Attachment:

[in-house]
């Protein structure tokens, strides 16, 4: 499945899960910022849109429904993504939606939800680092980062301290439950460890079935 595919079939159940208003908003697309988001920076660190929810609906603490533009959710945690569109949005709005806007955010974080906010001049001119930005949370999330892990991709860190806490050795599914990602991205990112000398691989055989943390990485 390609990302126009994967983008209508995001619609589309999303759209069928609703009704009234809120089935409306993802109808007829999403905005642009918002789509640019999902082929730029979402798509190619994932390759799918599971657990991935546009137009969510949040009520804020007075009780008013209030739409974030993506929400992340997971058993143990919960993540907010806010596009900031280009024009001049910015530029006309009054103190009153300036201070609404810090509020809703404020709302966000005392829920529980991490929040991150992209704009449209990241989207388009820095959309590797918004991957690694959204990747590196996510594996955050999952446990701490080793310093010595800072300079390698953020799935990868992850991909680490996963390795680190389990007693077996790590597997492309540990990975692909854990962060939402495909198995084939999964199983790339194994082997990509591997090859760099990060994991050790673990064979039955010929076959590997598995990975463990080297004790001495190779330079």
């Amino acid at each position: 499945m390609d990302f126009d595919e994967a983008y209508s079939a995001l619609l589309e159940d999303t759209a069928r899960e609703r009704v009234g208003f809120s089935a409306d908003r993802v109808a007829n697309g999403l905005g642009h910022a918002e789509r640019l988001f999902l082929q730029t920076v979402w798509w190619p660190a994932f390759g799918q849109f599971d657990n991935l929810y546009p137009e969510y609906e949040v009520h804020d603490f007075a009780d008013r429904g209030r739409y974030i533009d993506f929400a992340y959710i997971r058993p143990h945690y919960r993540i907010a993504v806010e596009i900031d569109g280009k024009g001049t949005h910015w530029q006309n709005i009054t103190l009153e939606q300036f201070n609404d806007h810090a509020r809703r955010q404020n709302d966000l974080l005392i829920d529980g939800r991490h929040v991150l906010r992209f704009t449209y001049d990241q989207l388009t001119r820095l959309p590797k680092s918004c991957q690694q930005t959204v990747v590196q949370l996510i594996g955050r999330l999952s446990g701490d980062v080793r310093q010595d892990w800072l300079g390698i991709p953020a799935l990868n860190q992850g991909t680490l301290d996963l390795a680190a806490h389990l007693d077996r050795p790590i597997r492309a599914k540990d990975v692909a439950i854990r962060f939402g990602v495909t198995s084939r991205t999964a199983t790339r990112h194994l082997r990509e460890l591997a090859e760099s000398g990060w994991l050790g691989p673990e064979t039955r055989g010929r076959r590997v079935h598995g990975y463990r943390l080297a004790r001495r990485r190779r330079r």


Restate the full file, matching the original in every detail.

[in-house]
């Protein structure tokens, strides 16, 4: 499945899960910022849109429904993504939606939800680092980062301290439950460890079935 595919079939159940208003908003697309988001920076660190929810609906603490533009959710945690569109949005709005806007955010974080906010001049001119930005949370999330892990991709860190806490050795599914990602991205990112000398691989055989943390990485 390609990302126009994967983008209508995001619609589309999303759209069928609703009704009234809120089935409306993802109808007829999403905005642009918002789509640019999902082929730029979402798509190619994932390759799918599971657990991935546009137009969510949040009520804020007075009780008013209030739409974030993506929400992340997971058993143990919960993540907010806010596009900031280009024009001049910015530029006309009054103190009153300036201070609404810090509020809703404020709302966000005392829920529980991490929040991150992209704009449209990241989207388009820095959309590797918004991957690694959204990747590196996510594996955050999952446990701490080793310093010595800072300079390698953020799935990868992850991909680490996963390795680190389990007693077996790590597997492309540990990975692909854990962060939402495909198995084939999964199983790339194994082997990509591997090859760099990060994991050790673990064979039955010929076959590997598995990975463990080297004790001495190779330079």
């Amino acid at each position: 499945m390609d990302f126009d595919e994967a983008y209508s079939a995001l619609l589309e159940d999303t759209a069928r899960e609703r009704v009234g208003f809120s089935a409306d908003r993802v109808a007829n697309g999403l905005g642009h910022a918002e789509r640019l988001f999902l082929q730029t920076v979402w798509w190619p660190a994932f390759g799918q849109f599971d657990n991935l929810y546009p137009e969510y609906e949040v009520h804020d603490f007075a009780d008013r429904g209030r739409y974030i533009d993506f929400a992340y959710i997971r058993p143990h945690y919960r993540i907010a993504v806010e596009i900031d569109g280009k024009g001049t949005h910015w530029q006309n709005i009054t103190l009153e939606q300036f201070n609404d806007h810090a509020r809703r955010q404020n709302d966000l974080l005392i829920d529980g939800r991490h929040v991150l906010r992209f704009t449209y001049d990241q989207l388009t001119r820095l959309p590797k680092s918004c991957q690694q930005t959204v990747v590196q949370l996510i594996g955050r999330l999952s446990g701490d980062v080793r310093q010595d892990w800072l300079g390698i991709p953020a799935l990868n860190q992850g991909t680490l301290d996963l390795a680190a806490h389990l007693d077996r050795p790590i597997r492309a599914k540990d990975v692909a439950i854990r962060f939402g990602v495909t198995s084939r991205t999964a199983t790339r990112h194994l082997r990509e460890l591997a090859e760099s000398g990060w994991l050790g691989p673990e064979t039955r055989g010929r076959r590997v079935h598995g990975y463990r943390l080297a004790r001495r990485r190779r330079r």